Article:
GRADE II † C13, C14, C15, restored 1863 (T.H.Wyatt); tower restored 1988. A sad history of disrepair (C15, C17), but nowadays a most attractive and surprisingly secluded church. One bell (of 6) is C15. A cluster of votive / pilgrim crosses externally. Midway between Salisbury and Shaftesbury, N of A30. Note: the church is some way past the centre of the village – persevere. 51.0654 / -2.0068 / ST996295
St George is a multi-dial church. There are certainly 6, plus one candidate that is debatable and may have a different function entirely. I have a note of an 8th dial, and seen a passing reference to one. Unusually, there are 5 dials spread over 2 adjacent stones, a rare proximity of so many.
DIALS 1 – 3
This group of dials are all cut on a single stone. It looks as if the simplest dial (3) was superseded by a similar more detailed one (2) ; and that both were eventually made redundant for practical purposes by a relatively sophisticated replacement (1).
Dial 1 has 10 lines (including the horizontals) that radiate from the filled gnomon hole, within a semicircle. The spacing of the lines is rather haphazard and it is quite hard to relate their positions to specific hours. One line in LRQ has a cross, presumably to emphasise the afternoon Mass time Nones. In LLQ there are 4 (perhaps 5) holes denoting an important part of the day for observance. The positions of the radials on the 2 earlier dials beneath Dial 1 rather confirm this theory. Is the horizontal line above the semicircle part of the dial? There is a short vertical line from its centre – a short ‘midnight’ line? – that suggests some connection but not one that would assist marking the passage of the day. Probably a later addition, purpose unknown.
Dial 2 is simple dial with a homespun attempt at incising a perimeter. It has 3 strong lines LLQ, each ending in a pock. The noon area is a confusion of trace / eroded lines with pocks that extend further round the approximate circumference, signifying the early afternoon hours
Dial 3 is a rustic-looking little dial, presumably the earliest of the group. Although from a distance it seems to be just a pair of stubby lines descending from the style hole, close inspection suggests shallow pocks on a curve beyond the noon line – others perhaps hidden by the lichen. If so, it is more sophisticated that it looks at first sight. But for the size of the style hole, it is a candidate for the ‘smallest dial’ category, of which Tintinhull is supposedly the leader
DIALS 4 – 5
Both dials are together on the same stone, immediately W of the dial stone of dials 1 – 3.
Dial 4 is hard to analyse in detail because of lichen. The style hole is filled. There is a semicircle – again with an inexact curve – and a hint that there was once a full (misshapen) circle. It is just about possible to make out 12 lines, of which only 6 or 7 are distinct. There are no visible pocks.
Dial 5 is the only dial with all lines in LRQ: an afternoon dial (but see also dial 8). There are 6 lines, of which 5 radiate directly from the style hole. The line at (roughly) 1pm, if part of the dial, passes to L of the hole.
DIALS 1 – 5
Dial 6 is different from the other dials, and relatively uncomplicated. The style hole is quite high on the dial stone. There are no radials, simply a gentle curve of several pocks either side of noon. There are 7 in all, and presumably the central one marked noon. There’s a significantly clearer image than mine via the first link below!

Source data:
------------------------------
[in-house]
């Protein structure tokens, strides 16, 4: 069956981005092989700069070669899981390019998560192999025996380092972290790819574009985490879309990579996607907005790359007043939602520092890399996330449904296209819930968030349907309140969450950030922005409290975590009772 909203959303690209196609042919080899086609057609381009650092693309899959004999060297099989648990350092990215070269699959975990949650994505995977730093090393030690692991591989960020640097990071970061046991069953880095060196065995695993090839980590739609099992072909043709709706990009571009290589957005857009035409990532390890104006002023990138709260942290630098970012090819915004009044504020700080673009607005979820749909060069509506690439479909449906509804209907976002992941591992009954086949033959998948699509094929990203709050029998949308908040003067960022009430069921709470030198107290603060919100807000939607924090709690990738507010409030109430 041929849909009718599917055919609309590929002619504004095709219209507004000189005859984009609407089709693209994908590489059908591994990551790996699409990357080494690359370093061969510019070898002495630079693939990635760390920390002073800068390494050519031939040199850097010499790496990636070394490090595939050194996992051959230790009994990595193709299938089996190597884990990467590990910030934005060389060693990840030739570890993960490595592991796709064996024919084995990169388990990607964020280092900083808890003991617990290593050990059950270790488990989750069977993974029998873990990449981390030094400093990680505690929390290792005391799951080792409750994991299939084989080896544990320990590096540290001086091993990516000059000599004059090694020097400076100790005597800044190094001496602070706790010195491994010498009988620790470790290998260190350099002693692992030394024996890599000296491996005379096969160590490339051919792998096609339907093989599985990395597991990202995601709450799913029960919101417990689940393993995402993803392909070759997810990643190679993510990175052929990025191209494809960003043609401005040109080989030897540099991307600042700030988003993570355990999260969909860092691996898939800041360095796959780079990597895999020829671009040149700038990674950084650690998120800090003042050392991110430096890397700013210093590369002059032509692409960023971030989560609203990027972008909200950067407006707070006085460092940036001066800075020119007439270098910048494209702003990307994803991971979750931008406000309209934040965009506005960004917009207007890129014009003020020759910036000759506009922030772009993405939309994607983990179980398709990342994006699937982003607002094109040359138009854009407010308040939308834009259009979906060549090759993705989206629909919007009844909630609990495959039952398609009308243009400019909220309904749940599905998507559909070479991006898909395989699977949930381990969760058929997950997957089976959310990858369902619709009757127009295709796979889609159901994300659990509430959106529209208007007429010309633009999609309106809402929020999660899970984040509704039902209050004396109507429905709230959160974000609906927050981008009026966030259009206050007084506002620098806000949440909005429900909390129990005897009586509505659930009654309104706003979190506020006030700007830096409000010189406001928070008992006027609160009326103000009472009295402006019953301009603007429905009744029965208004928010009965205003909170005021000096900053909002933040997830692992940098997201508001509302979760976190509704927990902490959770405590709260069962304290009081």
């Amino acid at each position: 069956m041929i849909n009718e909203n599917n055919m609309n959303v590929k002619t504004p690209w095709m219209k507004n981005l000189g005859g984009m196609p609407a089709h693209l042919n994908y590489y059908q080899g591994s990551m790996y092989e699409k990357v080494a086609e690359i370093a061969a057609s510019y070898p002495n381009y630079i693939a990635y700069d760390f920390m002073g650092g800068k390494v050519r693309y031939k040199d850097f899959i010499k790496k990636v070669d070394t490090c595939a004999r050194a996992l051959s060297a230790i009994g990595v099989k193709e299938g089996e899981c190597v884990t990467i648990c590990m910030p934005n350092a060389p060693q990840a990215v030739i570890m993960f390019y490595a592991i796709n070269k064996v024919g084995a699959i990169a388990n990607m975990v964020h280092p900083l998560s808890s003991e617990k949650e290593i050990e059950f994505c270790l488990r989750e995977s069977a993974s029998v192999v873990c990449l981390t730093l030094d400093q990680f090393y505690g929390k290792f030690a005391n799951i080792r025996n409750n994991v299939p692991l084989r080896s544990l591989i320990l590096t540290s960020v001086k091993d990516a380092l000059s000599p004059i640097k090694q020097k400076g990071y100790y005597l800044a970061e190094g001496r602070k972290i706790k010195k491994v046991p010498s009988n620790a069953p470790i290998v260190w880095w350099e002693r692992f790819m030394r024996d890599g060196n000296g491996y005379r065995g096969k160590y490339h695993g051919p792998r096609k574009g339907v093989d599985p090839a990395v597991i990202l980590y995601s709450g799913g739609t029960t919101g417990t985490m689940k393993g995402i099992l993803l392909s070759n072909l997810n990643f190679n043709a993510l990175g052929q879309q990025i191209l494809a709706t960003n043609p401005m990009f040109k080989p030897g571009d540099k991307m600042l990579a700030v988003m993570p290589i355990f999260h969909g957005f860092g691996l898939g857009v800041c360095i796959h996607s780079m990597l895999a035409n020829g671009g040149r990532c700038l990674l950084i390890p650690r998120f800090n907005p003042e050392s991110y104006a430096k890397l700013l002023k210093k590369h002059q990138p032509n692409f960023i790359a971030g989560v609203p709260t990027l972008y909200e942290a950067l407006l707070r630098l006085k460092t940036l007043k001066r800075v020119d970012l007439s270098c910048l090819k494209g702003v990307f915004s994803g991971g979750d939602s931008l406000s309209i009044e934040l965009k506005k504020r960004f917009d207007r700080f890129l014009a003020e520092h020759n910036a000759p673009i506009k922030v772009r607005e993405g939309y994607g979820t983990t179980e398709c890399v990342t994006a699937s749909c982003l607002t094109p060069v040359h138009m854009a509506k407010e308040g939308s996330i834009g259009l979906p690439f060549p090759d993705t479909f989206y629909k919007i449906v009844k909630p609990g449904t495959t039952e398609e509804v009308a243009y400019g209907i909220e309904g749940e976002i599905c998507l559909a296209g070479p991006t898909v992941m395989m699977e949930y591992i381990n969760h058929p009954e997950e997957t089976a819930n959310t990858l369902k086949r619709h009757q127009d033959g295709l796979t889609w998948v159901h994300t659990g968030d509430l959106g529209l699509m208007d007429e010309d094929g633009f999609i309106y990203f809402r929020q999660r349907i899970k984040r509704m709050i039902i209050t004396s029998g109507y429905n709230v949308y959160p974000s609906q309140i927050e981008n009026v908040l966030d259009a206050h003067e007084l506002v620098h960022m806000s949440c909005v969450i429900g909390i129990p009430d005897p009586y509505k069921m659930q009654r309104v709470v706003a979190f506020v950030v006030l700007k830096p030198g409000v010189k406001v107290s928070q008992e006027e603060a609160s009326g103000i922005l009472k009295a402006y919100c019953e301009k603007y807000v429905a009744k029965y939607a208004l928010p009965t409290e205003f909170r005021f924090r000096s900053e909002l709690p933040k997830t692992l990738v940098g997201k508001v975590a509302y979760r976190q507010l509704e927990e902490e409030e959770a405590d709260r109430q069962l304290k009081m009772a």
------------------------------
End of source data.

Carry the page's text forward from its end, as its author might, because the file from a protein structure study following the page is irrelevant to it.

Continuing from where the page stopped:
DIAL 7 -v- NOT A DIAL
There is debate as to whether this design is a dial, or was incised for some other purpose. Two concentric circles with a hole at the centre are not rare for a dial but one would expect to see lines – even just a noon line – and / or dots around the perimeter of the inner circle. Being sited at the W end, it would only be effective late in the day. Again, this is not particularly unusual where a church has been rebuilt stones relocated – Rimpton, Lillington and Stockbridge are examples.
Sometimes it helps to interpret a possible dial – one that may have been re-sited – by rotating the image. It could be argued that the two small pocks equidistant either side of a notional the noon line indicate a simple rather elegant double-ringed marker of the passage of time in the later part of the day. Alternatively it could be a straightforward dial with two pocks that was moved from the S side to W end. Anyway, it looks more dial-ish with this orientation.
DEH noted that this line-less, pock-less design – a hole at the centre of one or two circles – is not uncommon. He suggests that such configurations may have been dials with the details painted within the circles or on the circumference. This was a common practice and can still be seen in a few churches where there is a dial within the porch, cut next to the pre-porch main doorway. West Camel is one example; Chilthorne Domer nearby even has 2.
Local research (see below), originally in conjunction with Tony Woods / BBS, suggests this may in fact be a form of Consecration Cross or ‘event’ mark. That may well be so. However while these often have double circles, crosses generally (always?) do actually feature a cross or at least some form of incised device.
As mentioned earlier, I have a note of – and seen a reference to – an 8th dial. It may have been this faint spidery design with its shallow style hole, the lines all LRQ. If it is a dial at all – on balance I am 66% in favour.
These links will take you to two excellent analyses of the dials by Fovant village online resources. Both are interesting in their own right; the second link provides a good overview of the whole community.
GSS Category: Scratch Dial; Mass Dial; Consecration Cross
Credits: all photos Keith Salvesen; thanks to the Fovant church research groups